I am a member in good standing of the clean desk club. It’s a long-time habit from a past job where we were dinged by Compliance if anything sensitive was left out on our desks overnight. So, at the end of each day, I clear off my desk, find room in a drawer for all of the paper, and lock it up. Of course, I’ll just pull it out tomorrow and start again, but for a brief moment, my desk is empty and I feel lighter.
A clean desk looks calm, supporting the illusion that there are no demands on me today – but it is fleeting. Inevitably, I’ll arrange the papers around my computer as visual reminders of what I need to deal with that day. People who don’t clear their desks off have a different approach – they find the “stack” method keeps them organized. I might see a teetering tower of paper, but they know exactly where everything is. It’s not a bad approach, if you have enough desktop real estate.
Computers were supposed to relieve us from all this paper, but the true enemy of the clean desk lies within: the email inbox. This is where work lurks, coming in the form of requests, attachments, and oblique messages you’re only copied on but better read anyway. During the course of the day, I try to open, read, and deal with each email. While I can reach the goal of having no unread emails at the end of the day, I don’t achieve the higher standard of “inbox zero,” clearing the inbox of all emails. I’ve dismissed this idea as too ridiculous to consider because I can’t really delete all my work emails. I need to retain messages that state agreements, due dates, and quotes. I make a effort to put emails into subfolders by project, but I can never seem to clear the inbox.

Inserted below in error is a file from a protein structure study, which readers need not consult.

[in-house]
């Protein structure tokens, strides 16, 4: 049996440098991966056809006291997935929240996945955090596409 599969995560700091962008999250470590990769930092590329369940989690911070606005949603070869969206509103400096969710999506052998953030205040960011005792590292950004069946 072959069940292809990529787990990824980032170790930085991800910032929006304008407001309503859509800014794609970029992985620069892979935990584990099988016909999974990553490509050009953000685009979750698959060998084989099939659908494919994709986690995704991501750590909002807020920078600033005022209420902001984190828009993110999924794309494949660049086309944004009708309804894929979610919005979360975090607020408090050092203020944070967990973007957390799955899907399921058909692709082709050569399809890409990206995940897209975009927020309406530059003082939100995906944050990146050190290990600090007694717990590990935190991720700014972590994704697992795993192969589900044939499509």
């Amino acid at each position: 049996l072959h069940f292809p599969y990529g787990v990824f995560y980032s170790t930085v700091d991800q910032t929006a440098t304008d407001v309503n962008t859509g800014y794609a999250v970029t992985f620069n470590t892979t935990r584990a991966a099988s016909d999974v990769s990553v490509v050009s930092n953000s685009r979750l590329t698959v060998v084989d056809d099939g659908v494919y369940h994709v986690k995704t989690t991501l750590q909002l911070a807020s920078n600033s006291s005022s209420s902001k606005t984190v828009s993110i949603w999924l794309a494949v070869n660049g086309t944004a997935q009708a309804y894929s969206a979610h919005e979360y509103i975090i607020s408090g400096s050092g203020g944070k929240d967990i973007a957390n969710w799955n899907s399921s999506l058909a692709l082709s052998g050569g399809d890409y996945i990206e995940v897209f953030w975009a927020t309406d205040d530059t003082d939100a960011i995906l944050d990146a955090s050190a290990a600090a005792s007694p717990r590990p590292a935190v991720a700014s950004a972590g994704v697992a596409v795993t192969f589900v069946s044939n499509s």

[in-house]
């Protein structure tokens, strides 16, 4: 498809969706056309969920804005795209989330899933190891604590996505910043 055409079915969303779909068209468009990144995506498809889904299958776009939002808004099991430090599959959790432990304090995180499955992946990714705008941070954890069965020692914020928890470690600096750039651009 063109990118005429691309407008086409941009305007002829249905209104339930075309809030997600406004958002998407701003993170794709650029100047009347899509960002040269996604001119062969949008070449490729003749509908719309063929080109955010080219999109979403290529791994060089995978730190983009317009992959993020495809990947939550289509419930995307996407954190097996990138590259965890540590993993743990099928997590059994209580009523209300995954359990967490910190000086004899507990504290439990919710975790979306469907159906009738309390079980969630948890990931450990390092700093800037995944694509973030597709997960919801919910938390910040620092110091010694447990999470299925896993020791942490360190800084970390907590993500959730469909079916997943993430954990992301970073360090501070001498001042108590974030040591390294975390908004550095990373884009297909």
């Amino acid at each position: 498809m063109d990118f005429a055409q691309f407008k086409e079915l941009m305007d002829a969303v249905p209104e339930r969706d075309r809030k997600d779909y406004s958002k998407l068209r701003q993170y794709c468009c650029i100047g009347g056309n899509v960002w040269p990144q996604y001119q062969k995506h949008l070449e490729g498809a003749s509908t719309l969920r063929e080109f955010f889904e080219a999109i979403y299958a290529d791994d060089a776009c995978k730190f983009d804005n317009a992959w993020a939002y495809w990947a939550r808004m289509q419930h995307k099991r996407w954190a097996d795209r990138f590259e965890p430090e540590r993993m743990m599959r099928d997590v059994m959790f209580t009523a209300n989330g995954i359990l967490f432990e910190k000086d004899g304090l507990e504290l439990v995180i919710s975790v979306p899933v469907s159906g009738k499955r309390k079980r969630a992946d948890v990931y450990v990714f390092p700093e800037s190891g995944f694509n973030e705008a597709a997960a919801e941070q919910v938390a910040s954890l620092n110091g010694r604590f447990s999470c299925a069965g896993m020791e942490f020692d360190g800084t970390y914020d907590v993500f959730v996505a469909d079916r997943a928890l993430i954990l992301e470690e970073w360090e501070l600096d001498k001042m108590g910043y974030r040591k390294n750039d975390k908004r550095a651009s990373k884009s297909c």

Instead, I view my email as a giant virtual filing cabinet. Everything is in there somewhere, and I only hope I can find it when the time comes. At least we can do a key word search for digital materials. This doesn’t help when trying to locate physical files. Once I heard a librarian say that a mis-shelved book is as good as lost. I have an image of rows and rows of book shelves, and how long it would take to look at each book if we couldn’t rely on the Dewey Decimal System, or alphabetical order.
So I’ll try to do a better job of organizing the virtual and the paper. Sorting into email subfolders once a month doesn’t seem too onerous, and a few paper folders with labels would improve the stack I jam into a drawer each night as I seek that brief clean-feeling moment.